Nov 28, 2008, 3:42 AM
We stand in solidarity with our counterparts in Nigeria, and associste ourselves with the contents of the MFWA statement below:
From June 6-9, 2014 there have been different incidents of attacks on media freedom in Nigeria. The attacks have come in the form of seizure of publications of The Punch, The Nation, Daily Trust, Leadership and Vanguard newspapers.
There have been arrest of newspaper workers and detention of vehicles belonging to media organisations. Some newspapers have also had their delivery vans searched while vendors in many parts of the country were also questioned.
There have also been reports that heavily armed soldiers were seen at the Murtala Muhammed international airport in Lagos searching all the editions of newspapers waiting to be sent out. According to The Nation newspaper, soldiers told its distributors they were acting on reports that attackers were attempting to use the newspaper distribution system to “ferry explosives to wreak havoc”.
The Daily Trust also said some of its vendors were arrested, and that a senior military figure had accused the media of “publishing and selling falsehood”.
Officials have however said it is a routine security operation and denied confiscating copies of newspapers. Many are worried that this is coming days after the country’s Information Minister, Labaran Maku, reportedly warned the media to “define the lines between the urge to report and the need to protect the interest of our nation”.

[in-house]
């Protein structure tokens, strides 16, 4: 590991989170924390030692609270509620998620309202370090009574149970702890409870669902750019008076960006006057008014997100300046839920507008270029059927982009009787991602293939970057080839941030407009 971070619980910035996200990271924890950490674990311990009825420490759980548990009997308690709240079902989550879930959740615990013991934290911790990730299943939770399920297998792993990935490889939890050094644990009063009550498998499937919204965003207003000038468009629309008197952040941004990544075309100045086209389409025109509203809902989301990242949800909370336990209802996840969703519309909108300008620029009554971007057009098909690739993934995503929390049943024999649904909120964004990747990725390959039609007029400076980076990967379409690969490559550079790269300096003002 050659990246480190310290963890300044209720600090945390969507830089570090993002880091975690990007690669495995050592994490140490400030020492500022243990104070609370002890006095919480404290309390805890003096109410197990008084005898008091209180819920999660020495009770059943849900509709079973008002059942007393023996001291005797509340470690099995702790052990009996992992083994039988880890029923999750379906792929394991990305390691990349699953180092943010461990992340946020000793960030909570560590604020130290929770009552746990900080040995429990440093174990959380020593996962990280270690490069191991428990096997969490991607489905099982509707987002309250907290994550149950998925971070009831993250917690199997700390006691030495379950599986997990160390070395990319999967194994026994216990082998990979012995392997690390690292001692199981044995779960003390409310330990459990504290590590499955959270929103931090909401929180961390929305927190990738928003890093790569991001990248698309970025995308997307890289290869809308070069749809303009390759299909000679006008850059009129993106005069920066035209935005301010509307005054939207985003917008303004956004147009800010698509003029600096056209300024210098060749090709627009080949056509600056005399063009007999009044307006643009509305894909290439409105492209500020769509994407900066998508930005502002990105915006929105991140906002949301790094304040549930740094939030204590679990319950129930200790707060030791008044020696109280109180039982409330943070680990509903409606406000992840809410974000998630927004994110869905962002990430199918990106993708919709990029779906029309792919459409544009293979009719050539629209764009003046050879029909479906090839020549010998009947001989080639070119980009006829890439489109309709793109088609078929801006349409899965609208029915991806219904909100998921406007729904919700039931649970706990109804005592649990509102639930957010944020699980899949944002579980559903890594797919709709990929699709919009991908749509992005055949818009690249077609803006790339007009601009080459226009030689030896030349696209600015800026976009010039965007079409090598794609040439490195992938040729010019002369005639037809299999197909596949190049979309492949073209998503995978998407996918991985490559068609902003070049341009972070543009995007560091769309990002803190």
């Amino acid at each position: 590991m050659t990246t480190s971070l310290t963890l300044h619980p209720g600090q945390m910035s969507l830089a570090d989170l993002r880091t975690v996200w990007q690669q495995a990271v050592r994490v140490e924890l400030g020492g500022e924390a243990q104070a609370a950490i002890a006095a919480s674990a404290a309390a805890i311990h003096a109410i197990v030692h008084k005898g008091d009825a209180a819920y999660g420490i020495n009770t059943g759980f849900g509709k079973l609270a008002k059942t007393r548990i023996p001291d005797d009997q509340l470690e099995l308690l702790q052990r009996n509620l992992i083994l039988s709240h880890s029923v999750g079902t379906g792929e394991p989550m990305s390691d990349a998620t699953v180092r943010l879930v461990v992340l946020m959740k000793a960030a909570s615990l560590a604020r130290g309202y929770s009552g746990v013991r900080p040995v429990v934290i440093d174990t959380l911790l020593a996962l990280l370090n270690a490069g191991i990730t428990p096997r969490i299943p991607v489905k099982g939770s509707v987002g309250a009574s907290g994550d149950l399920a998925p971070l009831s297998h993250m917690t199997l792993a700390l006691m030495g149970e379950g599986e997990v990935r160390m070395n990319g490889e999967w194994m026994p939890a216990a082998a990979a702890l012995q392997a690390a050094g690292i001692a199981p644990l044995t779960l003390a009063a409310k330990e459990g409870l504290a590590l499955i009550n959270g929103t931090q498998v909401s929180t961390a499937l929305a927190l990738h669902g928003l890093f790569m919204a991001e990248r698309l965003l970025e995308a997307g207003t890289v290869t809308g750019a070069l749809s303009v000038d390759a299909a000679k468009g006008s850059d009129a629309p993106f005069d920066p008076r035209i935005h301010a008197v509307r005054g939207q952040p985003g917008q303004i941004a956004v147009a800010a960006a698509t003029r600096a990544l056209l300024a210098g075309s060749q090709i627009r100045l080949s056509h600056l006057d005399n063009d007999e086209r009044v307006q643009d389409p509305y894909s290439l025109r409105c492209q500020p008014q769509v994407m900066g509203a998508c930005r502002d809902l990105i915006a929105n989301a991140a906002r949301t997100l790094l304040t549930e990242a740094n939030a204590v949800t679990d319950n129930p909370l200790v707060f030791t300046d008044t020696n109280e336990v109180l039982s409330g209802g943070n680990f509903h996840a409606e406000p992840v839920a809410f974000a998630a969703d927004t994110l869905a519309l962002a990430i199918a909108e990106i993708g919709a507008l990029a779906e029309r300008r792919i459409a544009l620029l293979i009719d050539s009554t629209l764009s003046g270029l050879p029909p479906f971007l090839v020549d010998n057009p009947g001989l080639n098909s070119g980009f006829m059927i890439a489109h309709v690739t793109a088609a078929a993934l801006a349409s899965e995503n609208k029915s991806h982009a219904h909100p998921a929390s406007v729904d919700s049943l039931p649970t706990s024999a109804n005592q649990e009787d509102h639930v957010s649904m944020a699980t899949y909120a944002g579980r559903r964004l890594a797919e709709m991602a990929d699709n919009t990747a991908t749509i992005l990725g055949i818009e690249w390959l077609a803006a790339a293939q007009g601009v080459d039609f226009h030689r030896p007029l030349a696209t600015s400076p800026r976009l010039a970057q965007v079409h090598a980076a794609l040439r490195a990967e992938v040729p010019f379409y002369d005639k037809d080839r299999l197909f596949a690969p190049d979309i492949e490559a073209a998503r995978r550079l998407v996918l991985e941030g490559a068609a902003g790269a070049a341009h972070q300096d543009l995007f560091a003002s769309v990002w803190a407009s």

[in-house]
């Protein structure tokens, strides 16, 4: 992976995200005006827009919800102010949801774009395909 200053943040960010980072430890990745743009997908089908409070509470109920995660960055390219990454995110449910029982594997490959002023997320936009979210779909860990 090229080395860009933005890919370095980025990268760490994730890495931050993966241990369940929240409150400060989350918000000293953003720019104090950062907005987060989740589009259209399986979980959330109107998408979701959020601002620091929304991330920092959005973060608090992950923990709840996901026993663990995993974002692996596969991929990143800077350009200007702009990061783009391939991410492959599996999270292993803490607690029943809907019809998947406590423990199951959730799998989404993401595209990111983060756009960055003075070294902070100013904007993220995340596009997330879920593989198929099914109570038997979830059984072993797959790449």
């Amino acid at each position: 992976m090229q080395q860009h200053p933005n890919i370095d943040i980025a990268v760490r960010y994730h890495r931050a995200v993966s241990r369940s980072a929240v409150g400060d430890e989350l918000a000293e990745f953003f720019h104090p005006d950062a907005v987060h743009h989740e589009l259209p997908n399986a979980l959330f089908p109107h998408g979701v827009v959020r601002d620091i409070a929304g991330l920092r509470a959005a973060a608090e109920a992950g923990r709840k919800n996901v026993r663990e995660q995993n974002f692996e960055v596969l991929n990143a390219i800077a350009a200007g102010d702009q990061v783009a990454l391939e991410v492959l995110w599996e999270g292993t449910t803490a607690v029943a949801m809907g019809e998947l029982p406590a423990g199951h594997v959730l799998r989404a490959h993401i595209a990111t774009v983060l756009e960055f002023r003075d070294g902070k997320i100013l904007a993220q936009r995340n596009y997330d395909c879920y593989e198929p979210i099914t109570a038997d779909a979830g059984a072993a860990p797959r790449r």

Witnesses said delivery drivers had their mobile phones confiscated and were not allowed to take the newspapers when they left.
Meanwhile, MFWA’s partner in Nigeria, the Media Rights Agenda (MRA) has described the situation as constituting harassment of the media.
“We are not at all persuaded by the Federal Government’s excuse that the action of its security forces in obstructing the operations of media workers all over the country, and harassing them for no legitimate reason, is a routine security exercise.
There can be nothing routine in such widespread and systematic violation of the rights of media workers and the flagrant breach of Nigeria’s international obligation to respect and uphold the rights of its citizens, including the media,” Edetaen Ojo, Executive Director of the MRA said.
These acts constitute censorship and stifle the media who are the mouthpiece of the ordinary citizen. It also violates the fundamental right of the public to information. Again it heightens the already tense climate of fear in the country.
The MFWA is by this statement urging the government of President Goodluck Jonathan to call the security forces to order, and allow the media to carry out their duties in an atmosphere devoid of intimidation and harassment.
Issued by the MFWA in Accra on June 10, 2014. The MFWA is a regional independent, non-profit, non-governmental organization based in Accra. It was founded in 1997 to defend and promote the rights and freedom of the media and of expression.
“When the public’s right to know is threatened, and when the rights of free speech and free press are at risk, all of the other liberties we hold dear are endangered”.